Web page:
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Trends Journal Predicted Global Anti-Government Protests: What’s Next?
Feb 25, 2011
It is a matter of record! The spate of seething, youth-inspired Middle East uprisings that are toppling governments, reshaping the geopolitical landscape and roiling world markets blindsided the world's intelligence community.
Not the CIA, Joint Chiefs of Staff or National Security Council saw it coming. Mossad and MI5 missed it! None of the mainstream media’s star-studded stable of scholars, experts and think-tank policy wonks were thinking ahead.
But what was breaking news to them was yesterday’s news for Trends Journal readers. In the summer 2010 issue, we wrote:
What’s happening in Greece will spread worldwide as economies decline. There are no organizations behind this response, it’s a public response. This is a 21st century rendition of ‘Workers of the World unite’ … Initially the strikes, riots and protests by unions, student groups, the unemployed, pensioners, and the outraged were sloughed off as predictable (but short-lived and ineffectual) responses that would either peter out on their own or be stomped down by the police … The unofficial reality was that, as Gerald Celente has repeatedly warned: “When people lose everything and have nothing left to lose, they lose it.”
By the Autumn of 2010, our Globanomic methodology pointed to socioeconomic conditions rapidly deteriorating to such an extent that we warned readers of an imminent explosion: “Off With Their Heads 2.0” read our headline, capturing the revolutionary impulse of people who could no longer ignore the toll financial hardship was taking on their lives.
We subsequently identified the role the social media (a megatrend-in-waiting) would play in tipping the balance of political power and breaking the grip of government control. In December 2011, just days before the world tuned into Tunisia, we released our “Top Trends of 2011.” Among them was “Journalism 2.0” which, we predicted, would put an arsenal of digital/Internet weapons into the hands of virtually every citizen via Facebook, Twitter, YouTube, etc. Deployed by youthful revolutionaries around the world, they would bypass corporate/government media, outwit intelligence agencies, outflank the military and police and rally the populace into the streets and onto the barricades. (See, “Journalism 2.0.” Trends Journal, Winter 2011).
As we wrote before Tunisia and Egypt erupted, the outbreaks would go global and the reasons behind the unrest would be more about bread and butter issues than politics. As economies decline, unemployment rises, taxes are raised and services cut – while those at the top get richer and most everyone else gets poorer – revolutions will continue to spread.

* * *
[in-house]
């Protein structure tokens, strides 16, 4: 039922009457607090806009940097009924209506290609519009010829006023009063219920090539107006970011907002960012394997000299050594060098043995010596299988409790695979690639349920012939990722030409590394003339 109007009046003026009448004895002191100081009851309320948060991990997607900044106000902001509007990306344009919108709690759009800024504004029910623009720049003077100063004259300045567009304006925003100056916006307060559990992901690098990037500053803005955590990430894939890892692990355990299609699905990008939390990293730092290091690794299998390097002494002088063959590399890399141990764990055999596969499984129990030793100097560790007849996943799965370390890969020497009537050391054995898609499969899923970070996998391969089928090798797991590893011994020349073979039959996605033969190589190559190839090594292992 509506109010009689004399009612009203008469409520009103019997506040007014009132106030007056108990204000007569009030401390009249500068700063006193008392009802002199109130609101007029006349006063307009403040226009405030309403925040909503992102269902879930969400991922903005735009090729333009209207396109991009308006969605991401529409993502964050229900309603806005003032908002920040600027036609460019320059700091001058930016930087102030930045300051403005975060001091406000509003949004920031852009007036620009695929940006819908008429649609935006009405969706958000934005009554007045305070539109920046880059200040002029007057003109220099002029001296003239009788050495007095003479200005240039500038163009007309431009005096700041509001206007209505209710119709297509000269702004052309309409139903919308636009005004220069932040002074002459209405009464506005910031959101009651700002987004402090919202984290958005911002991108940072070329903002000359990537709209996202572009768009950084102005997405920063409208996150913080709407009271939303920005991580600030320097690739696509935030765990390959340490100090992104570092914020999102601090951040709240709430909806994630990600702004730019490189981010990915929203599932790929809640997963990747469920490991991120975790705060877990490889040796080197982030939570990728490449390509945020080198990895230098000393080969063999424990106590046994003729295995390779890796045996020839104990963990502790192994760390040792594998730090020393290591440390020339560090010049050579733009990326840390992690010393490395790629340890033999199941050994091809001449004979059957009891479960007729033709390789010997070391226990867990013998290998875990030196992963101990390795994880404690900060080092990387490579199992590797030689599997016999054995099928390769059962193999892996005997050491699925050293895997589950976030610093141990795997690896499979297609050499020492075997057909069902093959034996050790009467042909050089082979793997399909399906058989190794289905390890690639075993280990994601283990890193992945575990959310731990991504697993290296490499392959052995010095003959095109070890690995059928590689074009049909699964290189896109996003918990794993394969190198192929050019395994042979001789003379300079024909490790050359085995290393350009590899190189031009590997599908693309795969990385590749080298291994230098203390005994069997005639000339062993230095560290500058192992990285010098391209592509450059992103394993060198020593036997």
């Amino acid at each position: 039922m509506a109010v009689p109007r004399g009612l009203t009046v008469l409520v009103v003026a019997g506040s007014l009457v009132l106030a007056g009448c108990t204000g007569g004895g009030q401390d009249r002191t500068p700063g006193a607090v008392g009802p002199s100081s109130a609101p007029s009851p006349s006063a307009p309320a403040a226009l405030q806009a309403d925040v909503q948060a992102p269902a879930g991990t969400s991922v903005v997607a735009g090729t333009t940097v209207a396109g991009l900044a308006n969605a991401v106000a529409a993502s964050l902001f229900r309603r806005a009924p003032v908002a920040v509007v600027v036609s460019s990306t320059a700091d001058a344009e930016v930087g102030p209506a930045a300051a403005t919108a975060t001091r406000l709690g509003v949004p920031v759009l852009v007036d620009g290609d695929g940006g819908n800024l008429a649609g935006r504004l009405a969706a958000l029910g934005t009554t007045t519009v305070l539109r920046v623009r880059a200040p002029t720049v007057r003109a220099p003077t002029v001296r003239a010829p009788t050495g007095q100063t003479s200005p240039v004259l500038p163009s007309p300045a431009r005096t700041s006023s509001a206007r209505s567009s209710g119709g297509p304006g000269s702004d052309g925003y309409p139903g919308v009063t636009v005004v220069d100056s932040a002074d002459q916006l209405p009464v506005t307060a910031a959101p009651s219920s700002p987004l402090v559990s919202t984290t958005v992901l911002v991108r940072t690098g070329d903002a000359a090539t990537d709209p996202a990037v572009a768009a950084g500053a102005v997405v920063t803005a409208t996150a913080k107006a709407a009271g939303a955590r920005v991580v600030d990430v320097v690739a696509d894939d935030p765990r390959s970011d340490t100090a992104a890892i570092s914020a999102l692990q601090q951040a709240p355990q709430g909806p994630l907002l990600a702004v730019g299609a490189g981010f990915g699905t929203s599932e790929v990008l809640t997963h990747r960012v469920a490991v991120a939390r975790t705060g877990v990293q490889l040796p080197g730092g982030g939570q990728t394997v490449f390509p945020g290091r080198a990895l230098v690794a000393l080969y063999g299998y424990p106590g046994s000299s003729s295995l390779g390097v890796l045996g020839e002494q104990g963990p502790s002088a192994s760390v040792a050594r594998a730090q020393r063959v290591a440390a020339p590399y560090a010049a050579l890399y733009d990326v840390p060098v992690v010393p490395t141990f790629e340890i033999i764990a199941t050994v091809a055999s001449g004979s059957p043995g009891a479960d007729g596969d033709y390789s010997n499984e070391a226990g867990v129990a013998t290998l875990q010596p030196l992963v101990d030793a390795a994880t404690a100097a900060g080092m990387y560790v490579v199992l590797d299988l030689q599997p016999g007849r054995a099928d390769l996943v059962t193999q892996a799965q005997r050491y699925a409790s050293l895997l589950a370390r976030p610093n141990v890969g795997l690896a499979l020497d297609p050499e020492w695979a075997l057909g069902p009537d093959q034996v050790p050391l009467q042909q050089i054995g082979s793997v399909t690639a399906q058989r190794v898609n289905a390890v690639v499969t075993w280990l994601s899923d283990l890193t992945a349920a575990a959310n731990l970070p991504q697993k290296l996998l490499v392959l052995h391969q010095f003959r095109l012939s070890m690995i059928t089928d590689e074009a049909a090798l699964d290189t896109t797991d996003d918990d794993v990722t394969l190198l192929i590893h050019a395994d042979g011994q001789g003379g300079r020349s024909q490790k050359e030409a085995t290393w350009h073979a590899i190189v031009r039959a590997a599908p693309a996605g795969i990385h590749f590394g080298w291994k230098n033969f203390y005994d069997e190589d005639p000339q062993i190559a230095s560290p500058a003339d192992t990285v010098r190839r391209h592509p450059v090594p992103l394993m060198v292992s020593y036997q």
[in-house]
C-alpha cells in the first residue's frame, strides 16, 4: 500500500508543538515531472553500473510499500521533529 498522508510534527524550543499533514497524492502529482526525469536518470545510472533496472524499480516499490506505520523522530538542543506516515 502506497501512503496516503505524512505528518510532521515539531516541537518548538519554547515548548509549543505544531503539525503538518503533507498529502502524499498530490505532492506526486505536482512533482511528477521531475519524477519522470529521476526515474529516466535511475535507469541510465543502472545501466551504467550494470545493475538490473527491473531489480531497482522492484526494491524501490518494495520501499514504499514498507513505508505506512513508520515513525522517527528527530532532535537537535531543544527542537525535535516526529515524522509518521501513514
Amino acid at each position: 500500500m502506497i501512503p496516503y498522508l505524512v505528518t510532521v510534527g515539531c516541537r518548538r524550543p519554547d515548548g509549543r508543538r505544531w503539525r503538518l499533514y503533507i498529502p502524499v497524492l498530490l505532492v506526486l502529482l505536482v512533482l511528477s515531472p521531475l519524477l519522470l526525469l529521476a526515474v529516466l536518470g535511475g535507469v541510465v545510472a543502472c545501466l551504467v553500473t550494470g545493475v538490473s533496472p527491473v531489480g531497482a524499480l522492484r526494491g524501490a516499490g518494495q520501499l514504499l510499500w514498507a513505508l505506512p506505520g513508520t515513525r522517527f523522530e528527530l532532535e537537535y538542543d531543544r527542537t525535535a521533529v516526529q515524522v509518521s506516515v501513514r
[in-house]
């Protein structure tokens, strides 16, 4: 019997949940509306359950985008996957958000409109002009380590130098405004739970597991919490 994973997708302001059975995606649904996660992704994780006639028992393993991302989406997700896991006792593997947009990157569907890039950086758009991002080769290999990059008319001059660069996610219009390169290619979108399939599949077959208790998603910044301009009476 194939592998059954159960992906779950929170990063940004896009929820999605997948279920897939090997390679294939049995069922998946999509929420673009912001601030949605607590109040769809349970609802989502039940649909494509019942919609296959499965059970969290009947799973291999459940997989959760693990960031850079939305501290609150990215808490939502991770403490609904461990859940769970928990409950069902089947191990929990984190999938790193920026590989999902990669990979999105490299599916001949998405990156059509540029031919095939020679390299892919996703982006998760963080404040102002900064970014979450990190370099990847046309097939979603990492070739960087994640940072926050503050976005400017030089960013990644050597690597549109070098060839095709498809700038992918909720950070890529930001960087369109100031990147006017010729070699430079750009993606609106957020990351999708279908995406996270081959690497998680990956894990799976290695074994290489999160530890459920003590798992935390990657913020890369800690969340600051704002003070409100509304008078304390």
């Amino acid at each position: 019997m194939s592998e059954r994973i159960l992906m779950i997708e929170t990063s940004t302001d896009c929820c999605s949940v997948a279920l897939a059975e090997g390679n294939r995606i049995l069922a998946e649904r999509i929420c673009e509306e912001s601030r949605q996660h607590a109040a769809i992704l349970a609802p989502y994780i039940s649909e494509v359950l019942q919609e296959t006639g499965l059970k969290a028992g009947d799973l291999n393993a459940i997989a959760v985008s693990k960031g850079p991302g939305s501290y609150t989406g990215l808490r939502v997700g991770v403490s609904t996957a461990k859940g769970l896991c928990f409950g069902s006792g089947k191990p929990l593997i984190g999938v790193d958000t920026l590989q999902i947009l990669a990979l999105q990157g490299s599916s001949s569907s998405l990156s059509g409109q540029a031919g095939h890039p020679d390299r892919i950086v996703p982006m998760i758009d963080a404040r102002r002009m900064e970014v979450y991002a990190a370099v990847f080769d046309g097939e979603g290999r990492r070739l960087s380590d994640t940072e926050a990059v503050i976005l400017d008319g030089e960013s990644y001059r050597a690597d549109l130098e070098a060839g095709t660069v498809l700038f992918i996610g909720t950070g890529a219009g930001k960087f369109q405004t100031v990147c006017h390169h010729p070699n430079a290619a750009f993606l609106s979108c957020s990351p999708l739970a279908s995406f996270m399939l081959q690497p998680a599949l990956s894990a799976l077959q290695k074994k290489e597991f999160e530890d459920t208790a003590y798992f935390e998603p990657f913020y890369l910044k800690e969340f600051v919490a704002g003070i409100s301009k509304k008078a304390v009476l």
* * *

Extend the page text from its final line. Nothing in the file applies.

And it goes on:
But that’s not the way it’s being represented by the same people who didn’t see it coming. The media, pundits and politicians have misrepresented the historic geopolitical events that have occupied the news since the onset of the New Year. Virtually overnight, the revolutions have been glorified as courageous fights for freedom and liberty by democracy-hungry-masses.
But it is not hunger for democracy that drives them. Democracy, autocracy, theocracy, monarchy – right, center, left – it is mostly a gut issue…an empty gut issue. When the money stops flowing down to the man in the street, the blood starts flowing in the streets. It’s a simple equation. A few at the top have too much, and too many others have too little.
In response to the current Middle East uprisings, gold has broken above $1400 an ounce and Brent Crude climbed to $111 a barrel. There is no end in sight to market volatility. As the violence escalates and expands, the fallout will be felt around the world.
From the onset of the financial crisis that began in August 2007, and through the ensuing Panic of ‘08, Washington, the Federal Reserve and central banks have managed to forestall a Great Depression-grade meltdown by way of a variety of multi-trillion dollar rescue packages, bailouts and stimulus programs. For three years the programs were able to induce an illusory and superficial recovery that, barring a major external geopolitical jolt, might have continued to run its course until the inevitable denouement.
But now the jolt felt around the world is in the process of shattering the recovery illusion. Whether deliberately (as calculated policy) or as fallout from fear-based denial, the pieces are not being put together. The current unrest is not confined to the Middle East and North Africa, and as we had forecast, it will spread to Europe and other parts of the world. The more volatile and widespread the insurrections, the greater the probability that some combination of events (e.g., oil shock, terror attack, cyber wars and regional wars) will crash already fragile economies, and roil sound ones.